Gender imbalance in technology is a worldwide issue, with only 26 per cent of digital industry jobs occupied by women and only 16 per cent in IT. It is thought that by 2040 this gap will only increase, with only 1 per cent of the tech industry being female.
The OMG! Girls in Tech conference is a collaboration between three North West-based companies determined to break the stereotype of women in tech: Clicky Media, an award-winning web design and digital marketing agency, Liverpool Girl Geeks, a group of female-only tech experts, and UKFast, one of the country’s leading web server hosting companies.
The event, ran by an all-female team, has been “designed to discover talent, develop skills and kickstart careers in the digital and tech industries” and “presents a fantastic opportunity to expose young women to the unique and exciting opportunities that the tech industry has to offer.”
The free-to-register conference will be held on the 28th October, running from 9.30am to 5pm, at the UKFast campus in Manchester.
Aside from keynote speeches from Kate Willard of The Stobart Group, and Oliver Yeates and Sam Gadsby of Clicky Media, workshops will be held throughout the day. These include everything from building your own brand, marketing and social media to virtual reality.
Oliver Yeates, CEO of Clicky Media, which is one of the fastest growing media agencies in the North West and is at the forefront of the supporting women in tech, spoke to The Mancunion about the company’s involvement in OMG! Girls in Tech and the fight for equality in the industry.
Clicky Media is unique in its industry, as 50 per cent of its staff are women. Mr Yeates commented that he acknowledges the effect a male-dominated environment can have on a company, noting that this environment can be quite off-putting to women, and that he has found that a gender “imbalance doesn’t make for a very cohesive team”.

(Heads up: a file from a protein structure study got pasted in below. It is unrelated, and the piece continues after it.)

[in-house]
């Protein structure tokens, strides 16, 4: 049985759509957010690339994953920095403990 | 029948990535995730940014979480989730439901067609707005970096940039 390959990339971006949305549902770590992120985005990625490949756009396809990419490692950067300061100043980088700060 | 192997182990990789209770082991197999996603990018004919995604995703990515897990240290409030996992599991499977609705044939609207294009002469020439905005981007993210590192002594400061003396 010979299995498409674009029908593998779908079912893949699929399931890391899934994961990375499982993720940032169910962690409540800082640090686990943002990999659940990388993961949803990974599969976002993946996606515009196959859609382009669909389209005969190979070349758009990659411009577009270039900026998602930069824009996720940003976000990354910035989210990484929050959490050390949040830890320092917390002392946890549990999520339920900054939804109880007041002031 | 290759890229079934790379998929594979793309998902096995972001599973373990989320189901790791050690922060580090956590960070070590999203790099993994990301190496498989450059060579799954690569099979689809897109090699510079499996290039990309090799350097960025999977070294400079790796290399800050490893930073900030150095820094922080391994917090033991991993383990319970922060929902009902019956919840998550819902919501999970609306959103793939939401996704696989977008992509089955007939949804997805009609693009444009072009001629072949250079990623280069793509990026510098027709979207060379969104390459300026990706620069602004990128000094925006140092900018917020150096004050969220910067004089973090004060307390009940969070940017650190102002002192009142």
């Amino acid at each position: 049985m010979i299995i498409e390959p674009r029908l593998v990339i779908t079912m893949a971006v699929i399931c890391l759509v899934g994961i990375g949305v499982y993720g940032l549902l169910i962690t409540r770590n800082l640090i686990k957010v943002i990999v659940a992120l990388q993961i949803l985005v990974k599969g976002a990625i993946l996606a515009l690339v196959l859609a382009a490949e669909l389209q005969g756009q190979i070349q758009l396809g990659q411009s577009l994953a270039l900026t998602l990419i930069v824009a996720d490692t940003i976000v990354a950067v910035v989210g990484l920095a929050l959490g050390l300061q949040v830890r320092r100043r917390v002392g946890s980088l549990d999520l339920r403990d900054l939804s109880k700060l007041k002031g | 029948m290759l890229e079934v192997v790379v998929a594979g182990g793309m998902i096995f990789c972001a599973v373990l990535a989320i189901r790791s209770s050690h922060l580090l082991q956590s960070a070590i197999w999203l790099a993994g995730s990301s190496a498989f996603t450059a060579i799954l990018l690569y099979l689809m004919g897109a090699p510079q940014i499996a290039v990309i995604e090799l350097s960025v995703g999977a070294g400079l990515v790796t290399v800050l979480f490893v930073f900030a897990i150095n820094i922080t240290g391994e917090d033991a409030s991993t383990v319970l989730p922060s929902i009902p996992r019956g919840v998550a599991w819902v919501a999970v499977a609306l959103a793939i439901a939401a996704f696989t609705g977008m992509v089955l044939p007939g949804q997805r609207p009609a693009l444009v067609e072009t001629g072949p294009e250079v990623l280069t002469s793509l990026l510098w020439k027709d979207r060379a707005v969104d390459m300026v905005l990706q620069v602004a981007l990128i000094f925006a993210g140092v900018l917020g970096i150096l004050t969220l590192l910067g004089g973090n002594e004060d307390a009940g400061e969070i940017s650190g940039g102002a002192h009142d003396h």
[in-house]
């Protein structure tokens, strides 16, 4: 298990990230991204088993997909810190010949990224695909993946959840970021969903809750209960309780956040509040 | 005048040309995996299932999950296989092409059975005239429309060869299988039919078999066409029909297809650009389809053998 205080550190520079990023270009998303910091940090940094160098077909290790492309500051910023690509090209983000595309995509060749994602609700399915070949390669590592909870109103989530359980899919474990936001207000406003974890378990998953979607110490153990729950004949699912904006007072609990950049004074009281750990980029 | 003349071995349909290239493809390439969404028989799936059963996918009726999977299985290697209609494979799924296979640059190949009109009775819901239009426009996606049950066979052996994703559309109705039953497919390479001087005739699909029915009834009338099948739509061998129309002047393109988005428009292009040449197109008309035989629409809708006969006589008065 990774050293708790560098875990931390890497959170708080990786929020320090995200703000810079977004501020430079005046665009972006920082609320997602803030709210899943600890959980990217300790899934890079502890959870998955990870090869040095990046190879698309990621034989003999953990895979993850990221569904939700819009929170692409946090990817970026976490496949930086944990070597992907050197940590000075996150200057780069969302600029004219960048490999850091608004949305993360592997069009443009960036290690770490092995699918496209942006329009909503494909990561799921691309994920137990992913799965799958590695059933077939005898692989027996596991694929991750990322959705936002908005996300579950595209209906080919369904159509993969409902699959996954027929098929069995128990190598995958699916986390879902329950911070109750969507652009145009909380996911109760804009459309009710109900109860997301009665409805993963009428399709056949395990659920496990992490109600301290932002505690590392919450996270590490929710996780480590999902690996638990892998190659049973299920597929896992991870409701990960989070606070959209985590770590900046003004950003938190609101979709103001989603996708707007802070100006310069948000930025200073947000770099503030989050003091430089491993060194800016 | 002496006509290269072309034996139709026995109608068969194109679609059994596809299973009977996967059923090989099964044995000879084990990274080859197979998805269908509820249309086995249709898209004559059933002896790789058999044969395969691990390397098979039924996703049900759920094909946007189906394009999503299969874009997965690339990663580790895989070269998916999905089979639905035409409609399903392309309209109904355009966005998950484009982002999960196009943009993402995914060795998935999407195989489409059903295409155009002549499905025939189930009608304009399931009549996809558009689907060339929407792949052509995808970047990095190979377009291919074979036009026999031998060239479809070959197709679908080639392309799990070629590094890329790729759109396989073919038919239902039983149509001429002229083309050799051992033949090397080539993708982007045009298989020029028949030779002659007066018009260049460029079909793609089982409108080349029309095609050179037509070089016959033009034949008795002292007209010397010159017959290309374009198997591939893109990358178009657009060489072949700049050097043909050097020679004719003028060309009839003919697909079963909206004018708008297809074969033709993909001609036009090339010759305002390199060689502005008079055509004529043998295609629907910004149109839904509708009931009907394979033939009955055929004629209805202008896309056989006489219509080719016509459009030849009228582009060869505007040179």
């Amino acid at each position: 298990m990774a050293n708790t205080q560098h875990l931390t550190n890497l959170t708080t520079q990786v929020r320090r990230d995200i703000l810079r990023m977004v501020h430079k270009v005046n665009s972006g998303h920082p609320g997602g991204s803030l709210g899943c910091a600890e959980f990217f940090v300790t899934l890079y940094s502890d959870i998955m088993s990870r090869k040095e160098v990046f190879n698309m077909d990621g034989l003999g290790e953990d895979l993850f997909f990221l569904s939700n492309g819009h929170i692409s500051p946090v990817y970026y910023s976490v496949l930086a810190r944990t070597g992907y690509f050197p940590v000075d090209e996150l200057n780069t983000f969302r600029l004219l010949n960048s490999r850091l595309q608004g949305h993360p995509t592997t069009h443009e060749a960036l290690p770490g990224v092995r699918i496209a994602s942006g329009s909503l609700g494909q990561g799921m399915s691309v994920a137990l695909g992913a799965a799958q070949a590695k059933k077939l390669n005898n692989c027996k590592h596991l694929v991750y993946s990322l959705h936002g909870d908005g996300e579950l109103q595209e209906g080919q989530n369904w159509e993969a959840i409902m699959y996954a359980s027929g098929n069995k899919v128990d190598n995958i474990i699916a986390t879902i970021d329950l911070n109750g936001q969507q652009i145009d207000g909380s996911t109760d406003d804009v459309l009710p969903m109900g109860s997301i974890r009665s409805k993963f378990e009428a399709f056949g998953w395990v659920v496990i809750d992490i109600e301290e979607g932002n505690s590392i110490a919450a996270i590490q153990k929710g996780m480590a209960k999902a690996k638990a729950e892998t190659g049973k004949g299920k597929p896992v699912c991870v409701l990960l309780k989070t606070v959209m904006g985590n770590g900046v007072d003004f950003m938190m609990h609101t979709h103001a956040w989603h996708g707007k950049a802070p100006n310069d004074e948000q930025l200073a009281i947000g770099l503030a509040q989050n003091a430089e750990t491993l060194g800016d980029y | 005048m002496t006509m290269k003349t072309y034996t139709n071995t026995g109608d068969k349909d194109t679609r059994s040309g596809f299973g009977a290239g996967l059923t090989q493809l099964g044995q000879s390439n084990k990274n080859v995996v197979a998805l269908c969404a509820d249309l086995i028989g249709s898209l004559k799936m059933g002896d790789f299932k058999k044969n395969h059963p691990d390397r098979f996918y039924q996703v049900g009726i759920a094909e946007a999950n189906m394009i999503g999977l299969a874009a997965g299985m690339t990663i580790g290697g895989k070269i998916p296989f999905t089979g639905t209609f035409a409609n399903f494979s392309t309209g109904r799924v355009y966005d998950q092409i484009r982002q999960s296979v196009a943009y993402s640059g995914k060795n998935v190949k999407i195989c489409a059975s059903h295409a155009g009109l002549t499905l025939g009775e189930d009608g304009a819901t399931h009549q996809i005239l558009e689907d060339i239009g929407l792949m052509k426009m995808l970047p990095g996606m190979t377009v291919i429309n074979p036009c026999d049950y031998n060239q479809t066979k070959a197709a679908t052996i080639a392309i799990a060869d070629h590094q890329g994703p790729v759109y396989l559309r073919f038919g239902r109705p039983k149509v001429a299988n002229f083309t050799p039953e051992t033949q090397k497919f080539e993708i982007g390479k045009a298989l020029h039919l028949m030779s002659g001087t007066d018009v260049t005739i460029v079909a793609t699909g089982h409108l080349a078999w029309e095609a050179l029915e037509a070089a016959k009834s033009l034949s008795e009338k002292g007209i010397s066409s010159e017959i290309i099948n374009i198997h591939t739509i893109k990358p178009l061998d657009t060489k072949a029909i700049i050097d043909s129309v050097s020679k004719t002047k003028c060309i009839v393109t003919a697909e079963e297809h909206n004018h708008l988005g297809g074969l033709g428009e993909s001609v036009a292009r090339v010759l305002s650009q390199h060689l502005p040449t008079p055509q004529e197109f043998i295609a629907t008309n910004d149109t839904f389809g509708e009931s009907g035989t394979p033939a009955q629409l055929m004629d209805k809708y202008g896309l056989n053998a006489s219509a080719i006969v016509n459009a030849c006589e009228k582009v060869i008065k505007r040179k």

He also added that the digital industry is growing faster than most parts of the UK’s economy and “if we increase women’s clarity it would add £2 billion to the tech economy which is another reason people are trying to make a difference.”
Mr Yeates said he hoped the event would be different in that they will not only “spark some imagination” of what women can do by working in technology but by bringing examples of “some distinct paths for women to enter the industry”.
Recognising that is a stigma around this topic, he says: “It is ingrained culturally that boys are better at tech”, and emphasises that we should “be capitalising on [young adult females] who are undecided” in what career they want to pursue.
“Many girls express an interest from a young age and yet, currently, only 7 per cent of girls take computer studies at A level and only 17 per cent of those studying computer science in higher education are women.”
He said: “It is never too late to change if you have a passion for it… [we] hope that the exceptional line-up that we have planned for the OMG! Girls in Tech event will be the catalyst for change.”
Chelsea Slater, speaking for Liverpool Girl Geeks, has said: “It is so important for young girls to recognise all of the opportunities there are in the digital and tech space and this is the perfect arena to do it. As well as getting ‘techy’ with code, we will be raising the girls’ confidence, introducing them to mentors, and showcasing girl geeks from the North to help them thrive within the industry!”
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